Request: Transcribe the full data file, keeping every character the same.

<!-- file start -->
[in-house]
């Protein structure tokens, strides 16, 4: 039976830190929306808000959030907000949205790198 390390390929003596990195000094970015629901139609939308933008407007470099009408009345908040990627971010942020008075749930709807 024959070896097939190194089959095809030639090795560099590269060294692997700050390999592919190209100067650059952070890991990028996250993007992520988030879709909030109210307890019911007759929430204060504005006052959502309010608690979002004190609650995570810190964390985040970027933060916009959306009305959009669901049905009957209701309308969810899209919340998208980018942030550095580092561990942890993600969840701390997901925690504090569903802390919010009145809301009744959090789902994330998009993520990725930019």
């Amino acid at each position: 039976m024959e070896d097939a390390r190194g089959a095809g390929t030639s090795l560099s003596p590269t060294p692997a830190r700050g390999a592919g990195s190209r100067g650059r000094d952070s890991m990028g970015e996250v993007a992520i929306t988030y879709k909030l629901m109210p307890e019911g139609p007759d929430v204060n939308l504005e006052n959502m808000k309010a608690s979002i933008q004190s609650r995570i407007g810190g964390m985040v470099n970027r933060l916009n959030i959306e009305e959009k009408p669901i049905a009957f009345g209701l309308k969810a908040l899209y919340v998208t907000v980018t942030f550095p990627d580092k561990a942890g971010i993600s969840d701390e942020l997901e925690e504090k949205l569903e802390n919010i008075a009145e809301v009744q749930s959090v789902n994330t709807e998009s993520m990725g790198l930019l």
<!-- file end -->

[in-house]
């Protein structure tokens, strides 16, 4: 039976830190929306808000959030907000949205790198 390390390929003596990195000094970015629901139609939308933008407007470099009408009345908040990627971010942020008075749930709807 024959070896097939190194089959095809030639090795560099590269060294692997700050390999592919190209100067650059952070890991990028996250993007992520988030879709909030109210307890019911007759929430204060504005006052959502309010608690979002004190609650995570810190964390985040970027933060916009959306009305959009669901049905009957209701309308969810899209919340998208980018942030550095580092561990942890993600969840701390997901925690504090569903802390919010009145809301009744959090789902994330998009993520990725930019």
């Amino acid at each position: 039976m024959e070896d097939a390390r190194g089959a095809g390929t030639s090795l560099s003596p590269t060294p692997a830190r700050g390999a592919g990195s190209r100067g650059r000094d952070s890991m990028g970015e996250v993007a992520i929306t988030y879709k909030l629901m109210p307890e019911g139609p007759d929430v204060n939308l504005e006052n959502m808000k309010a608690s979002i933008q004190s609650r995570i407007g810190g964390m985040v470099n970027r933060l916009n959030i959306e009305e959009k009408p669901i049905a009957f009345g209701l309308k969810a908040l899209y919340v998208t907000v980018t942030f550095p990627d580092k561990a942890g971010i993600s969840d701390e942020l997901e925690e504090k949205l569903e802390n919010i008075a009145e809301v009744q749930s959090v789902n994330t709807e998009s993520m990725g790198l930019l």